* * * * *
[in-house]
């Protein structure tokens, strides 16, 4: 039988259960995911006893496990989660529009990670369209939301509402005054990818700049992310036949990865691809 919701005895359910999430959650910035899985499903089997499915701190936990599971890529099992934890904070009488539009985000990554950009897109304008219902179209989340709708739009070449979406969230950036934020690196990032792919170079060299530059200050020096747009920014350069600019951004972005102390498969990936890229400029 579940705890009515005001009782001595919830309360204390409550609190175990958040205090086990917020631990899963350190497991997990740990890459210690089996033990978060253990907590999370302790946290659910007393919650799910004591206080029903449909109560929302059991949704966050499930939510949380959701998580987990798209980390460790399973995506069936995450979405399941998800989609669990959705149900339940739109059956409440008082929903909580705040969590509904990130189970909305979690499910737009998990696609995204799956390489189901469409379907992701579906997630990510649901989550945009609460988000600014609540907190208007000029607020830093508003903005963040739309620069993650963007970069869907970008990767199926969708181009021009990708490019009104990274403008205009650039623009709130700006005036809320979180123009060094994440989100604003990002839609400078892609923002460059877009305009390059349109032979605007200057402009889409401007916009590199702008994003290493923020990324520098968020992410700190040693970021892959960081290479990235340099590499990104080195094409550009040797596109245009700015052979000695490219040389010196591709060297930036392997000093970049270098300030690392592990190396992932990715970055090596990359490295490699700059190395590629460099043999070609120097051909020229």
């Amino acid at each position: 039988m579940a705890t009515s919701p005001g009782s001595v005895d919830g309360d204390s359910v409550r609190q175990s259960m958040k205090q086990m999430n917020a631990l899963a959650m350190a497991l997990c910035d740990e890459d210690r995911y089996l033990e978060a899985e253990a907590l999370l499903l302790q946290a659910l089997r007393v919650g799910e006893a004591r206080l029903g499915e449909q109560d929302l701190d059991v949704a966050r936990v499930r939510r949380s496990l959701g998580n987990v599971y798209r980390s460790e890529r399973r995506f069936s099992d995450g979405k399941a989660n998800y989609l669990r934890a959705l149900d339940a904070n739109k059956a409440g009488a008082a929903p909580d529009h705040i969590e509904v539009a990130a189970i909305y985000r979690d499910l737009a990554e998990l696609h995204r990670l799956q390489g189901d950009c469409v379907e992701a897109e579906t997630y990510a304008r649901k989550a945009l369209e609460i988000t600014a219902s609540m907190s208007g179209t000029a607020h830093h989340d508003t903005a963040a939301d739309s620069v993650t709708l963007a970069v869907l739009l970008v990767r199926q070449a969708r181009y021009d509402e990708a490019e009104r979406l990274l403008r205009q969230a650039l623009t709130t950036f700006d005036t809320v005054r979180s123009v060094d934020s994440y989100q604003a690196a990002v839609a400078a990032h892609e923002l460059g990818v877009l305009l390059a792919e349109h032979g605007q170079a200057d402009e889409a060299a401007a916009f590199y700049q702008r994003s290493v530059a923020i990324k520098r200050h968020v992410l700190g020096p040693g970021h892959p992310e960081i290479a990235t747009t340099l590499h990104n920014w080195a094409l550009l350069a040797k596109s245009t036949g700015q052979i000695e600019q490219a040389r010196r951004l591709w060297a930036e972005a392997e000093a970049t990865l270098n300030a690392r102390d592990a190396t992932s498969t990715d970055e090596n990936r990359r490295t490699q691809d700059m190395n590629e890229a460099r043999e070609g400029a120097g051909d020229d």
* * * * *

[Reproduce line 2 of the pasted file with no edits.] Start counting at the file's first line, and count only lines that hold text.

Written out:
């Protein structure tokens, strides 16, 4: 039988259960995911006893496990989660529009990670369209939301509402005054990818700049992310036949990865691809 919701005895359910999430959650910035899985499903089997499915701190936990599971890529099992934890904070009488539009985000990554950009897109304008219902179209989340709708739009070449979406969230950036934020690196990032792919170079060299530059200050020096747009920014350069600019951004972005102390498969990936890229400029 579940705890009515005001009782001595919830309360204390409550609190175990958040205090086990917020631990899963350190497991997990740990890459210690089996033990978060253990907590999370302790946290659910007393919650799910004591206080029903449909109560929302059991949704966050499930939510949380959701998580987990798209980390460790399973995506069936995450979405399941998800989609669990959705149900339940739109059956409440008082929903909580705040969590509904990130189970909305979690499910737009998990696609995204799956390489189901469409379907992701579906997630990510649901989550945009609460988000600014609540907190208007000029607020830093508003903005963040739309620069993650963007970069869907970008990767199926969708181009021009990708490019009104990274403008205009650039623009709130700006005036809320979180123009060094994440989100604003990002839609400078892609923002460059877009305009390059349109032979605007200057402009889409401007916009590199702008994003290493923020990324520098968020992410700190040693970021892959960081290479990235340099590499990104080195094409550009040797596109245009700015052979000695490219040389010196591709060297930036392997000093970049270098300030690392592990190396992932990715970055090596990359490295490699700059190395590629460099043999070609120097051909020229």